@Participants: TEA Kay Teacher, BLA Blake Student, BRI Brian Student, JAS Jason Student, MAR Marcus Student, JAM Jamie Student, PAU Paul Teacher, KIR Kiri Student, MEG Megan Student, VAL Vallory Student, DER Derrick Student, SHE Sheena Student, KYL Kyle Student, WIL Will Student
@Media: aids, video
@Comment: AIDS Discussion Clips
*TEA: What I want to do today is I want to take a look at some of the
things that you did and let's talk about them.
*TEA: I want to see if as a group I want us to look at them and decide if
we think that they are an adequate way to represent this data and if
we actually understand what these folks are doing.
*TEA: So, start with one? ▶
@Comment: Clip 1 (aids1.jpg)
*TEA: Jamie, one more time, big voice. ▶
*JAM: I think it's a pretty adequate way of showing information because
you can see where the range is starting and ending and you can see
where the majority of the numbers are. ▶
%com: Cobb views this as a normative conclusion.
*TEA: okay, comments about what Jamie said, or other comments about this?
*DER: I didn't hear what she said. ▶
*TEA: You didn't hear what she said. ▶
*TEA: Jamie, you just have to really, you have a really quiet voice and
it's a big room. ▶
*DER: Speak up. ▶
*JAM: okay, I think that it's an adequate way of showing the information
because you can see where the range is started and ended and you can
see where the majority of the numbers were.
*DER: What (.) what do you mean by the majority of the numbers?
%com: Cobb: Derrick is positioned as failing to understand without
offering an alternative characterization.
*TEA: What do you mean, he, Derrick doesn't know what you mean by the
majority of the numbers. ▶
*JAM: The (.) where most of the numbers were. ▶
*DER: Where most of the numbers are +... ▶
*SHE: I mean like, when she talks about, I think what she's saying, like
when you say where the majority of the numbers were, where they,
where the point is, like, you see where it goes up?
*TEA: I do see where it goes up. ▶
*SHE: Yeah, like right in there, that's where the majority of it is.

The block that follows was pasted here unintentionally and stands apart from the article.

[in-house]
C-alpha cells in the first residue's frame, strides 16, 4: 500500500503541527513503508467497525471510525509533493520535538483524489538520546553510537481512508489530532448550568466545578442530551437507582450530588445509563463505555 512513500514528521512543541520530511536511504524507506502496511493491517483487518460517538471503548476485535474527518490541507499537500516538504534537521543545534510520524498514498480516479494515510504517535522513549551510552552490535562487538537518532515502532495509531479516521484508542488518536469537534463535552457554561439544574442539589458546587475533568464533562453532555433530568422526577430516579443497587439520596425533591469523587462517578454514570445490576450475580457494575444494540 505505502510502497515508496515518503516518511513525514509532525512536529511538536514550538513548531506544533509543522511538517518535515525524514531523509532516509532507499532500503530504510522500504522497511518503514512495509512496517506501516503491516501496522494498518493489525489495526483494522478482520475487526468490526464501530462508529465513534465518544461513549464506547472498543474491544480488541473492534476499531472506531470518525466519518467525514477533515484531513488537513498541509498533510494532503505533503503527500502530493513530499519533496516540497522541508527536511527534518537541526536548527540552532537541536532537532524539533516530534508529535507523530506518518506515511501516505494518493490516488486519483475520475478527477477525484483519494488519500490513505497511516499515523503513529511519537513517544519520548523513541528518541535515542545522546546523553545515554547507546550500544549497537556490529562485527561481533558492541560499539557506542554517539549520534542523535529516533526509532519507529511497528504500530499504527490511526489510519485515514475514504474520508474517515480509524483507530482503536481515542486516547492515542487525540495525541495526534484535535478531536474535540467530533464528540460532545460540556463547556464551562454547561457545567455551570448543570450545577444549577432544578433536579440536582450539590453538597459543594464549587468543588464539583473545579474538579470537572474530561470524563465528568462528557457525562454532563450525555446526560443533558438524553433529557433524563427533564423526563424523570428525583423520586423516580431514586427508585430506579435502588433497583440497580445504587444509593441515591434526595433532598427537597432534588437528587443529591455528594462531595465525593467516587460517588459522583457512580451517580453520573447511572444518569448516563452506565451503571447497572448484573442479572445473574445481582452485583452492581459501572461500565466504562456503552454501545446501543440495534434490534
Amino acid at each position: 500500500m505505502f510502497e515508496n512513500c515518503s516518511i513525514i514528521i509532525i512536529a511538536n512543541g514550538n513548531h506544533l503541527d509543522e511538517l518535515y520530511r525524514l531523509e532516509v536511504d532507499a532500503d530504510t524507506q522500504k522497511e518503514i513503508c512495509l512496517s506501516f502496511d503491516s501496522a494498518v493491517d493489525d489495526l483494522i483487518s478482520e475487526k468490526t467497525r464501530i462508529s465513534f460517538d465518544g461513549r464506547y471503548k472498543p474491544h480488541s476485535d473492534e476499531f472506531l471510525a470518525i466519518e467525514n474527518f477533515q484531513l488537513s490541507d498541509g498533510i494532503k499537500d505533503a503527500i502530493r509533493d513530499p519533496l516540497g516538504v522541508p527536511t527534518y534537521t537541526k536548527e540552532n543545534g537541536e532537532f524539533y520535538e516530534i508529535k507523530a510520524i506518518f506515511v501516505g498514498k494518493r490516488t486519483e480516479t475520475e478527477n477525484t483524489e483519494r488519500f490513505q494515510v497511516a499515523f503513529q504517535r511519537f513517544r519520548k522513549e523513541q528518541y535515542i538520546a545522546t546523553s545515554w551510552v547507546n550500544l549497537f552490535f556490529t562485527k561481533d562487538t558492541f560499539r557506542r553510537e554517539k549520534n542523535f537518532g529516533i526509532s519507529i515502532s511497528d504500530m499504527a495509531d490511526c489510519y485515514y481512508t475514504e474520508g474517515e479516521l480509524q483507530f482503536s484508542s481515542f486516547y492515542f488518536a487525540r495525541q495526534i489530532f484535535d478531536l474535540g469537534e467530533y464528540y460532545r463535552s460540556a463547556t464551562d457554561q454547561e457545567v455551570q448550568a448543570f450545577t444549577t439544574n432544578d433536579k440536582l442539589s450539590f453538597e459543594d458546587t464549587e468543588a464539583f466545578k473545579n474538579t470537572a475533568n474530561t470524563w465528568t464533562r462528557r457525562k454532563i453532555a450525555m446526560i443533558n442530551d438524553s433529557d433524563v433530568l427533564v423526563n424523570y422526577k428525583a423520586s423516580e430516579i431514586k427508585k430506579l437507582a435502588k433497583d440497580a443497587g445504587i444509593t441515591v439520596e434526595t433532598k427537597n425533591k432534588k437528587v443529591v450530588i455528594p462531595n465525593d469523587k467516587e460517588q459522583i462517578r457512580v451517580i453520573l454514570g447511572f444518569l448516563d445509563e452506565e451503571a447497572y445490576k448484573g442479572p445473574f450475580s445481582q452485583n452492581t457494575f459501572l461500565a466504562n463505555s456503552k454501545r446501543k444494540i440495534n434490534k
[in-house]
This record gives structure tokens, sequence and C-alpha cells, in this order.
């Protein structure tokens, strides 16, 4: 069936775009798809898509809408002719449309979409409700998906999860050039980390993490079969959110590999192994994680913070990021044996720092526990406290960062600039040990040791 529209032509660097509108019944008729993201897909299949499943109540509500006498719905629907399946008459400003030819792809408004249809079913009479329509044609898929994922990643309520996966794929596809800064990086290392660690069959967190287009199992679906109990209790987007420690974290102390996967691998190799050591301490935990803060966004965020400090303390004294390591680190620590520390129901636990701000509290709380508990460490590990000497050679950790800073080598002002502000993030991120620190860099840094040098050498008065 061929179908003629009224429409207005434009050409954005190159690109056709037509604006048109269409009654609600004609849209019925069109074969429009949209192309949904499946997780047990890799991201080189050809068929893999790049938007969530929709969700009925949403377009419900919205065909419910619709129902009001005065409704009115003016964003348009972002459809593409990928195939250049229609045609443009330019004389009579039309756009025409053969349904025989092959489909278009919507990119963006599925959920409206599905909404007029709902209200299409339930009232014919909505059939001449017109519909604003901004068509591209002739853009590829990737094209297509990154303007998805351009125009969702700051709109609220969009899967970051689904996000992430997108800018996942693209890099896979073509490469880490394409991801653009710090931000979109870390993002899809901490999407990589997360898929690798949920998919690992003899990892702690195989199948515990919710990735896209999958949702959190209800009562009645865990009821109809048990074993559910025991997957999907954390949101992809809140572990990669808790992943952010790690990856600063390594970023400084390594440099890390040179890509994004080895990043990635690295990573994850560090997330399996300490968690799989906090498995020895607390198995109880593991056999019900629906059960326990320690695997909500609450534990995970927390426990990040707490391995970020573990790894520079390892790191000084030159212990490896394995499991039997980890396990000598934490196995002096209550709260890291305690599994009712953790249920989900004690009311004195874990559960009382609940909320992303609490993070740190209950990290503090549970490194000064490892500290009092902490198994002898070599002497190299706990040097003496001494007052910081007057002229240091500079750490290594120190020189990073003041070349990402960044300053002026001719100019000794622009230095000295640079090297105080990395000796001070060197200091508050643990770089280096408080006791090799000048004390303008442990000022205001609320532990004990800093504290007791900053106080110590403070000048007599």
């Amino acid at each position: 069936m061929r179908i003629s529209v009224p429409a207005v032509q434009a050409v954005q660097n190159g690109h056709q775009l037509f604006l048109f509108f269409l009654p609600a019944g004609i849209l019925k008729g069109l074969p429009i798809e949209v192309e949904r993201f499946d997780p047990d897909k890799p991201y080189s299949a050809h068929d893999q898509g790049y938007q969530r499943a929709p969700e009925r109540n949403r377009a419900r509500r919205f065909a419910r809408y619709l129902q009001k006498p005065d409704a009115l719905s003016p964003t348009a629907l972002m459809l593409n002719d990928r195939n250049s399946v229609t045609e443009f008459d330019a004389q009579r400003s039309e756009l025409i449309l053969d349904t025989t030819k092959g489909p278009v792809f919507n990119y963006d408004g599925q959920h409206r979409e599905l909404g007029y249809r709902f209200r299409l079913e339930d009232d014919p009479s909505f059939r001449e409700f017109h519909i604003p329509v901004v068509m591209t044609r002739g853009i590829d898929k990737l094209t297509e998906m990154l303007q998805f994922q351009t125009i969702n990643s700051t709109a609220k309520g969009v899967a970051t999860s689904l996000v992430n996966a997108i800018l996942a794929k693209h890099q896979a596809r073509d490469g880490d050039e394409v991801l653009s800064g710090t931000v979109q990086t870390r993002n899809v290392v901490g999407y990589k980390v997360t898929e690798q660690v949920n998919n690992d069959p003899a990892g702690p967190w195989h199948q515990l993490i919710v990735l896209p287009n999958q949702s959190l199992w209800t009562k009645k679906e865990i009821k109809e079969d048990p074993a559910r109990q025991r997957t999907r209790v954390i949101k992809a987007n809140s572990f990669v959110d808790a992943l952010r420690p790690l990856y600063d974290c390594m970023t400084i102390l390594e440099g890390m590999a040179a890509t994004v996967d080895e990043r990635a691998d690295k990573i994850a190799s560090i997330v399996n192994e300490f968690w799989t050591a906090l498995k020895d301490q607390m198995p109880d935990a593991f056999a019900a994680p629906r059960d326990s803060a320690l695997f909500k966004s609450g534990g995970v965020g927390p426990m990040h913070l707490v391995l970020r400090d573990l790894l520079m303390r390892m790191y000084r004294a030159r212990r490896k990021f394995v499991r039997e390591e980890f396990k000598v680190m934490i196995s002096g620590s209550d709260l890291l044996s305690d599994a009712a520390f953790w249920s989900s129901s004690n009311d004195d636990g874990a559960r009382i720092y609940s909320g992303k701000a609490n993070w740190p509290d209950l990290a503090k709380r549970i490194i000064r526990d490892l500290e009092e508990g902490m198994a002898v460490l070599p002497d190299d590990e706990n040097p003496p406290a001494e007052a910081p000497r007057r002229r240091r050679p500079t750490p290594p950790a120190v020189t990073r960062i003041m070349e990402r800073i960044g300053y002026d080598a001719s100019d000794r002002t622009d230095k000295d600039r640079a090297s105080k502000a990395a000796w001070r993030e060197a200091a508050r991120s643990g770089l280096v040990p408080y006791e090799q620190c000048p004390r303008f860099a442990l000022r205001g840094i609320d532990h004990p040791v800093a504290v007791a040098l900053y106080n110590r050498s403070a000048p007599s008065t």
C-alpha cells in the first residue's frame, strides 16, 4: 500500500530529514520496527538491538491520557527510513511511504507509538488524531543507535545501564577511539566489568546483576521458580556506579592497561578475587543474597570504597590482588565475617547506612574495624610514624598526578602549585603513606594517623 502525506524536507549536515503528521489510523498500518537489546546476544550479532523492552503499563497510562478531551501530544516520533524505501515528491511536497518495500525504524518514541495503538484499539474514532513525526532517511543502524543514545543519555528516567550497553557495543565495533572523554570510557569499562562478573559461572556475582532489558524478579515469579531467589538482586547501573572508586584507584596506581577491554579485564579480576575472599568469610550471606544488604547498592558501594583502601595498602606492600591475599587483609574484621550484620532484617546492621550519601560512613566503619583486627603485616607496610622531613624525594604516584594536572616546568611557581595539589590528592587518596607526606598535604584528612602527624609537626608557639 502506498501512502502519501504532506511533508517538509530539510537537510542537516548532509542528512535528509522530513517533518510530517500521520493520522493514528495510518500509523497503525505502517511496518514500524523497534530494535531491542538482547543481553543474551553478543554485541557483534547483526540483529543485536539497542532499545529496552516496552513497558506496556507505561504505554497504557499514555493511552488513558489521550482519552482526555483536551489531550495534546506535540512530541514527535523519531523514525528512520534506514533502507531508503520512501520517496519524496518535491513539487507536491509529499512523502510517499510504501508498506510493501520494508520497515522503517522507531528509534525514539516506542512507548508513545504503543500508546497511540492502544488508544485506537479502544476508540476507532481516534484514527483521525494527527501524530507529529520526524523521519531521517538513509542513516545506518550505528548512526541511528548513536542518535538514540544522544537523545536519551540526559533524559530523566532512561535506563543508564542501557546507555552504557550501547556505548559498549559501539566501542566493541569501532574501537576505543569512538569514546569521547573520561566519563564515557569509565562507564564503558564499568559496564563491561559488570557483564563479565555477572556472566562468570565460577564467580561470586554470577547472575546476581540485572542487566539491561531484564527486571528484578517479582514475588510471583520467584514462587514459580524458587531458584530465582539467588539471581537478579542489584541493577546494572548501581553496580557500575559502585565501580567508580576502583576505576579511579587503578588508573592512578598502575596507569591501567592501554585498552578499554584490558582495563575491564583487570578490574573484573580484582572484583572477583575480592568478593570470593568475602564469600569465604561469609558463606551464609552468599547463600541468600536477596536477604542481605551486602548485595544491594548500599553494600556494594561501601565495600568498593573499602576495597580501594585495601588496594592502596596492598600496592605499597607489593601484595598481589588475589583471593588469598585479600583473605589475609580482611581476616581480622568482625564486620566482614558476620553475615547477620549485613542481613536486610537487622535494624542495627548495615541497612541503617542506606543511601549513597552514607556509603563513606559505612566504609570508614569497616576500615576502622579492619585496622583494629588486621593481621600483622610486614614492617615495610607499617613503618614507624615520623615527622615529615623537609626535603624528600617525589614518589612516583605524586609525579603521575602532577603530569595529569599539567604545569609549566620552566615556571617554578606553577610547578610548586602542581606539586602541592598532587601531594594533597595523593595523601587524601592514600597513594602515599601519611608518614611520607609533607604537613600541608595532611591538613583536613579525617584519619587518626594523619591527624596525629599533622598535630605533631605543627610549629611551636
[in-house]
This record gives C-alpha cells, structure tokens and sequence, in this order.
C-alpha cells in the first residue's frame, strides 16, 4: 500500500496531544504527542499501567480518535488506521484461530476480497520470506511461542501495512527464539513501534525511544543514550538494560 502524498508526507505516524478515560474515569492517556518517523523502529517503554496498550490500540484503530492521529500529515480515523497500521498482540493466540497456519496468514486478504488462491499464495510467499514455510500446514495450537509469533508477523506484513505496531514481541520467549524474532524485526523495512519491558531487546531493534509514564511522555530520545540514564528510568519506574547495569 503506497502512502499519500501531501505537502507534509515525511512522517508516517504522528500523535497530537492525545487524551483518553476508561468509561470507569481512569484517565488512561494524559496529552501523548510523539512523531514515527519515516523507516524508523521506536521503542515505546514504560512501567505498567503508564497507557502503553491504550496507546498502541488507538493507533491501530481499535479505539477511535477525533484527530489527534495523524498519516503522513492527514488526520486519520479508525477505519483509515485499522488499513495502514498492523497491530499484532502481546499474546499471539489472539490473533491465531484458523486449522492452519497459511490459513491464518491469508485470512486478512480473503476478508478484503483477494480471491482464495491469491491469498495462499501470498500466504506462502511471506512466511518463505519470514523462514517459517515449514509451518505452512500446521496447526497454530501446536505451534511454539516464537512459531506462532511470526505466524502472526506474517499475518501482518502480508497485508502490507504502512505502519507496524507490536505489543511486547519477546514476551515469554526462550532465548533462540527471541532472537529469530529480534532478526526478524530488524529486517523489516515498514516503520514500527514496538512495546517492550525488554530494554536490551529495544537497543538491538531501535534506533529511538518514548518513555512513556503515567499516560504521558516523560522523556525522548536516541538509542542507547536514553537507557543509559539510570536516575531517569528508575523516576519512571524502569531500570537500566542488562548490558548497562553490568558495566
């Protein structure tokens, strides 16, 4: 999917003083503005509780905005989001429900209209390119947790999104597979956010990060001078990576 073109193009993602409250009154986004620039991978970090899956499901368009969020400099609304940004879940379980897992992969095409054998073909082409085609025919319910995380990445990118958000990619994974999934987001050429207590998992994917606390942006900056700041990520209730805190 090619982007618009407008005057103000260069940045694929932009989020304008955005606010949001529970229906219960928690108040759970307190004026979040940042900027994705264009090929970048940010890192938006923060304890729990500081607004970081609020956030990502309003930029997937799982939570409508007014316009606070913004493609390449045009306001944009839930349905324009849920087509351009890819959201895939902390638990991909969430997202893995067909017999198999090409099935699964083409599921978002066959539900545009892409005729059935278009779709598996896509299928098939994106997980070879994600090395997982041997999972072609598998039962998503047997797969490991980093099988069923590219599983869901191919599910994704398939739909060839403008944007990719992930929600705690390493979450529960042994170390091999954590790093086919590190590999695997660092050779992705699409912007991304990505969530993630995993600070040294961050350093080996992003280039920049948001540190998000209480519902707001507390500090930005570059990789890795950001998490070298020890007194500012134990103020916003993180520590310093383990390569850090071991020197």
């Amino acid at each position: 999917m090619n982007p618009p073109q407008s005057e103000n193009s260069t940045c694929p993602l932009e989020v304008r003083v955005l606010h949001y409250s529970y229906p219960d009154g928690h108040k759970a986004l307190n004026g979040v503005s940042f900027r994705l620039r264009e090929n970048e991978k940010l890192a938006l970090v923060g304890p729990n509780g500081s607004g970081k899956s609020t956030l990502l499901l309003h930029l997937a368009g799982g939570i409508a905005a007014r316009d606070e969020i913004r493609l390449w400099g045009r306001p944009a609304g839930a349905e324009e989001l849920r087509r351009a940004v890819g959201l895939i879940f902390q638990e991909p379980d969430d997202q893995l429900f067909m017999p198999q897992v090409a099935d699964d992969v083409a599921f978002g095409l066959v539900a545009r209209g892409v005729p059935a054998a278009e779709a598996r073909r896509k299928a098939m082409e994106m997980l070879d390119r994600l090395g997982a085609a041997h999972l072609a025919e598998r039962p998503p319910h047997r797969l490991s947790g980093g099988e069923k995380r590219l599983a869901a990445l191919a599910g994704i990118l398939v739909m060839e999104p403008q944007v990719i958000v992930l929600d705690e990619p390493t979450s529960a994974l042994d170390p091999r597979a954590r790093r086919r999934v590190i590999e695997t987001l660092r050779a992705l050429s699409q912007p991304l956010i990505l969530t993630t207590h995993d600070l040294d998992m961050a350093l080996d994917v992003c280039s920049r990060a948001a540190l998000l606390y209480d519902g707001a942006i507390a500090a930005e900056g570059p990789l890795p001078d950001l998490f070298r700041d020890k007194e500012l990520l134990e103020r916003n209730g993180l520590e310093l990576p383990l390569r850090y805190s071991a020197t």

%com: Cobb: She is gesturing to identify the locus of the "majority"
without further defining it.
*TEA: okay. ▶
*DER: The highest range of the numbers? ▶
*SHE: Yeah. ▶
*TEA: The highest range? ▶
*SHE: Oh, no. ▶
*VAL: No. ▶
*TEA: Vallory? ▶
*VAL: Out of however many people were tested, that's where most of those
people fitted in, in between that range. ▶
%com: Cobb: She provides a definitional clarification of "majority". The
word "most" is used relationally. Sfard: This represents relating an
intimation to an implementation. Schliemann: This useful
contribution is not picked up by teachers, perhaps because they were
not yet prepared for a discussion of relative frequences, as they
later were for Marissa in 92.
*VAL: With those little +... ▶
*PAU: You mean this range here? ▶
*VAL: Yes. ▶
@Comment: Clip 2 (aids2.jpg)
*TEA: okay, these folks kind of wrote out what they were talking about.
*TEA: This one right here they said +"/. ▶
*TEA: +" the new drug was better than the old. ▶
*TEA: The majority of the old ones are behind five fifty, and the majority
of the new drug was in front of five fifty. ▶
*PAU: First of all, do you know what that person did, what they were
talking about and how they were thinking about it?
*TEA: Vallory? ▶
*VAL: Why did they +... ▶
%com: Cobb: Vallory seeks to provide justification for the partitioning
of T-cell values at 550. McClain: Note that Vallory seeks
justification for 550, not 525, as in report #3. The value of 525 is
a mal-rule concept represent the middle of the range. It is
perceptually clear, but conceptually useless.
*VAL: five fifty? ▶
*VAL: I don't know? ▶
*VAL: Why is five fifty so important? ▶
*VAL: Because the median is really five hundred . ▶
*VAL: no it's not, but it's not five fifty. ▶
*TEA: Kiri? ▶
*KIR: Because five fifty is in the middle of the whole thing, like the whole,